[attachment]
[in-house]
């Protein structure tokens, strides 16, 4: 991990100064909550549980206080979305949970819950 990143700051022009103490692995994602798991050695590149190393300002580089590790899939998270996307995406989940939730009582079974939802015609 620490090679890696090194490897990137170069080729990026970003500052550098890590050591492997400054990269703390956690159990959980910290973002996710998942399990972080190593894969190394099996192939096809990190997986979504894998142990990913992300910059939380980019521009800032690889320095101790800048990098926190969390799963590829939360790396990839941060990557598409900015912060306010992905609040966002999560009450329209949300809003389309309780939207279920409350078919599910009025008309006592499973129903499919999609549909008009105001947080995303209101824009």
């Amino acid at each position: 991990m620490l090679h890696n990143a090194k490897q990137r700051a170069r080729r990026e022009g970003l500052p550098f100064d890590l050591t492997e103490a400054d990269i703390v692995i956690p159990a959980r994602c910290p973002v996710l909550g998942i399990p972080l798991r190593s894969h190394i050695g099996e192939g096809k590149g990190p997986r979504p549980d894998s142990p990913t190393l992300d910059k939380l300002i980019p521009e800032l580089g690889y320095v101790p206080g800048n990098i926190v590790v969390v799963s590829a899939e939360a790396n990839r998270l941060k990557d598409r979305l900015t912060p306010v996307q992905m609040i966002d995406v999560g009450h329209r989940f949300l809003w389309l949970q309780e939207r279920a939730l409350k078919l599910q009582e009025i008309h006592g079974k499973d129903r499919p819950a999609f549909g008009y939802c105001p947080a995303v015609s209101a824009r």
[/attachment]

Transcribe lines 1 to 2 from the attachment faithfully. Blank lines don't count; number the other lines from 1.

[in-house]
């Protein structure tokens, strides 16, 4: 991990100064909550549980206080979305949970819950 990143700051022009103490692995994602798991050695590149190393300002580089590790899939998270996307995406989940939730009582079974939802015609 620490090679890696090194490897990137170069080729990026970003500052550098890590050591492997400054990269703390956690159990959980910290973002996710998942399990972080190593894969190394099996192939096809990190997986979504894998142990990913992300910059939380980019521009800032690889320095101790800048990098926190969390799963590829939360790396990839941060990557598409900015912060306010992905609040966002999560009450329209949300809003389309309780939207279920409350078919599910009025008309006592499973129903499919999609549909008009105001947080995303209101824009």